The Headmaster, Dr Richard Robson, tells Calvin of the values that attracted City’s owners. ‘We want grounded children that are courageous; not just in their faith, but in finding out what they are good at, what they need to work harder at,’ he explains. ‘We want them to be courageous in being the best friend they can be, courageous in their kindness, self-discipline, self-motivation and self-moderation.’

While at St Bede’s players must attend in full uniform and are forbidden to wear club-branded coats. ‘Their school week is divided into twenty-two hours of lessons, nine hours of football and three hours of physical activity,’ writes Calvin. ‘They spend one day exclusively at St Bede’s, another exclusively at the CFA. Teachers shuttle between venues.’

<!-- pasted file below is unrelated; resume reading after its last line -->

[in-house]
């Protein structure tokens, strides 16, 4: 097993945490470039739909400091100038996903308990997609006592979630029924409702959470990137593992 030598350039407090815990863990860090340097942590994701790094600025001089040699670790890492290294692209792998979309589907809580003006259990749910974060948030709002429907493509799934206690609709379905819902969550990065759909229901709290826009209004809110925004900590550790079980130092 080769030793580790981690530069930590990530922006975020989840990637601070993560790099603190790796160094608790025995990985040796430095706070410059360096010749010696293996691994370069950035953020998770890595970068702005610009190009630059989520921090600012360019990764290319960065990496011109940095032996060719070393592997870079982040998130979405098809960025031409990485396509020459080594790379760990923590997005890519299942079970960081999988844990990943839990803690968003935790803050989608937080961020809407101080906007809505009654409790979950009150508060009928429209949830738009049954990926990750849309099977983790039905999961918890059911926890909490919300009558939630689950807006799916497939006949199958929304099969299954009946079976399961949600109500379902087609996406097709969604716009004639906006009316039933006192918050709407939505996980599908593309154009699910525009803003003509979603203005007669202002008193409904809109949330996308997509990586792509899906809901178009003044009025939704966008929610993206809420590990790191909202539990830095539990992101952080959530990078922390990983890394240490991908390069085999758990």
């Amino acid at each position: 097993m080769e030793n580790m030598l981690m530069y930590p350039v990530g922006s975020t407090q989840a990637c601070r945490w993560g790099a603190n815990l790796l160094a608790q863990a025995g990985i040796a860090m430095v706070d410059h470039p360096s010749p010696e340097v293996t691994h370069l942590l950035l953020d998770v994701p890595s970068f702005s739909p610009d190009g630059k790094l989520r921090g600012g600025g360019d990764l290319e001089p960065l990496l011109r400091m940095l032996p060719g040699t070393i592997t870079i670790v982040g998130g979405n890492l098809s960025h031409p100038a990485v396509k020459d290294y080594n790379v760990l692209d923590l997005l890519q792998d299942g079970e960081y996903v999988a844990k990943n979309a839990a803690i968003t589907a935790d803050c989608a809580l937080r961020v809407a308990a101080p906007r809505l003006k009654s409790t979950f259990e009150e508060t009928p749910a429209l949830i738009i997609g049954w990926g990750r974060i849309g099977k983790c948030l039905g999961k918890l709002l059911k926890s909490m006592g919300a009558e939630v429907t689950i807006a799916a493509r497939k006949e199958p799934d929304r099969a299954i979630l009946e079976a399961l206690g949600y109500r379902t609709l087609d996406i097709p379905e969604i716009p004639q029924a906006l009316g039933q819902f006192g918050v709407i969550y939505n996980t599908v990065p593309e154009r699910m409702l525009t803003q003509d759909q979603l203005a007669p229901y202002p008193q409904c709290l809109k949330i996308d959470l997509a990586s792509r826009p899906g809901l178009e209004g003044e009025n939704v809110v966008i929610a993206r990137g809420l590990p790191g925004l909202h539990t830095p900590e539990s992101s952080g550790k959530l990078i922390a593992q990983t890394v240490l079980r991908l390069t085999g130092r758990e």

Dr Robson sees the parallels between the pastoral care St Bede’s provides and City’s approach. ‘City’s terminology involves their growth mindset,’ he observes. ‘We have a similar philosophy. We want our children to grow step by step, target by target. We’re giving them an opportunity to realise the importance of how you behave, how you talk, how you present yourself, how sometimes your voice is not more important than another voice.’

City’s former Academy Director Mark Allen has the last word on the matter. ‘We try to bring as much reality and normality to these boys’ lives as possible,’ he says while also accepting that, ‘ultimately we know that not everybody is going to go on and have a glorious professional career.’

The blow may still be severe when it comes for most of these youngsters, but what Calvin calls City’s humane exit strategy is certainly a step in the right direction in the ‘frontier environment’ of English soccer.


To learn more about Manchester City and a variety of approaches to youth development in English soccer read No Hunger in Paradise: The Players. The Journey. The Dream. Widely available from Century.